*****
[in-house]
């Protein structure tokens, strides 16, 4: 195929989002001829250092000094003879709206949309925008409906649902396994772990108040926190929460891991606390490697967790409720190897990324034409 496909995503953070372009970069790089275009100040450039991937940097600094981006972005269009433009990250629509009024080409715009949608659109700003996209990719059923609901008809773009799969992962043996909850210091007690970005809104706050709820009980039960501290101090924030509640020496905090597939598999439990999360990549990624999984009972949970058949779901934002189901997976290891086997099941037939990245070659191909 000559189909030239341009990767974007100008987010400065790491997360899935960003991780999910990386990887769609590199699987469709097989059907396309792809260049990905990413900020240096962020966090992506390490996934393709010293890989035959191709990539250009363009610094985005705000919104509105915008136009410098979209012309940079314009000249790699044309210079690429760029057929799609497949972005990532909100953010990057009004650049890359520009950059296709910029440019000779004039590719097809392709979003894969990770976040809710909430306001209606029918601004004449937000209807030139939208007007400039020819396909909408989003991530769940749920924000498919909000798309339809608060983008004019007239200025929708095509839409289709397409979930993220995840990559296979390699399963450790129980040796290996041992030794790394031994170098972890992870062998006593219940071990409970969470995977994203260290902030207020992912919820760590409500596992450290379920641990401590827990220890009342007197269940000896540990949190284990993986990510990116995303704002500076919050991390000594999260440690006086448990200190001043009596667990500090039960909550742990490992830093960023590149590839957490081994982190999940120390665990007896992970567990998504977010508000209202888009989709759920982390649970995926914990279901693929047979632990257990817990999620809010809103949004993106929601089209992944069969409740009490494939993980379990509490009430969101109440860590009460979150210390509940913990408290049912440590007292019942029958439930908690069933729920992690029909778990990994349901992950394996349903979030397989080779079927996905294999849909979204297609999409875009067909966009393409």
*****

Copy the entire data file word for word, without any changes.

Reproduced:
[in-house]
């Protein structure tokens, strides 16, 4: 195929989002001829250092000094003879709206949309925008409906649902396994772990108040926190929460891991606390490697967790409720190897990324034409 496909995503953070372009970069790089275009100040450039991937940097600094981006972005269009433009990250629509009024080409715009949608659109700003996209990719059923609901008809773009799969992962043996909850210091007690970005809104706050709820009980039960501290101090924030509640020496905090597939598999439990999360990549990624999984009972949970058949779901934002189901997976290891086997099941037939990245070659191909 000559189909030239341009990767974007100008987010400065790491997360899935960003991780999910990386990887769609590199699987469709097989059907396309792809260049990905990413900020240096962020966090992506390490996934393709010293890989035959191709990539250009363009610094985005705000919104509105915008136009410098979209012309940079314009000249790699044309210079690429760029057929799609497949972005990532909100953010990057009004650049890359520009950059296709910029440019000779004039590719097809392709979003894969990770976040809710909430306001209606029918601004004449937000209807030139939208007007400039020819396909909408989003991530769940749920924000498919909000798309339809608060983008004019007239200025929708095509839409289709397409979930993220995840990559296979390699399963450790129980040796290996041992030794790394031994170098972890992870062998006593219940071990409970969470995977994203260290902030207020992912919820760590409500596992450290379920641990401590827990220890009342007197269940000896540990949190284990993986990510990116995303704002500076919050991390000594999260440690006086448990200190001043009596667990500090039960909550742990490992830093960023590149590839957490081994982190999940120390665990007896992970567990998504977010508000209202888009989709759920982390649970995926914990279901693929047979632990257990817990999620809010809103949004993106929601089209992944069969409740009490494939993980379990509490009430969101109440860590009460979150210390509940913990408290049912440590007292019942029958439930908690069933729920992690029909778990990994349901992950394996349903979030397989080779079927996905294999849909979204297609999409875009067909966009393409």